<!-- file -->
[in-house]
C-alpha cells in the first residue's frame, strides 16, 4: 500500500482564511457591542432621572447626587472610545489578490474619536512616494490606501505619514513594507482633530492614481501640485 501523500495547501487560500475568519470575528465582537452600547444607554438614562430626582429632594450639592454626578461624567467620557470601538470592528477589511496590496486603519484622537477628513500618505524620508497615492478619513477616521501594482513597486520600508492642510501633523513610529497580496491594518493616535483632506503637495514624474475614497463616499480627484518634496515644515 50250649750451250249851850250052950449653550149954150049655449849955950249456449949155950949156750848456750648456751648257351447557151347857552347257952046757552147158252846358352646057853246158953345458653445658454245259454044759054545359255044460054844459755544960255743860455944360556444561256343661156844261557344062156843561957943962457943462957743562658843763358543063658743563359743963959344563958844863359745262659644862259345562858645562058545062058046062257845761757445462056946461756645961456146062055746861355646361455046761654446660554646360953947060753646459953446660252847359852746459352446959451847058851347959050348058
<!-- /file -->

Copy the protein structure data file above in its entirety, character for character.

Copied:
[in-house]
C-alpha cells in the first residue's frame, strides 16, 4: 500500500482564511457591542432621572447626587472610545489578490474619536512616494490606501505619514513594507482633530492614481501640485 501523500495547501487560500475568519470575528465582537452600547444607554438614562430626582429632594450639592454626578461624567467620557470601538470592528477589511496590496486603519484622537477628513500618505524620508497615492478619513477616521501594482513597486520600508492642510501633523513610529497580496491594518493616535483632506503637495514624474475614497463616499480627484518634496515644515 50250649750451250249851850250052950449653550149954150049655449849955950249456449949155950949156750848456750648456751648257351447557151347857552347257952046757552147158252846358352646057853246158953345458653445658454245259454044759054545359255044460054844459755544960255743860455944360556444561256343661156844261557344062156843561957943962457943462957743562658843763358543063658743563359743963959344563958844863359745262659644862259345562858645562058545062058046062257845761757445462056946461756645961456146062055746861355646361455046761654446660554646360953947060753646459953446660252847359852746459352446959451847058851347959050348058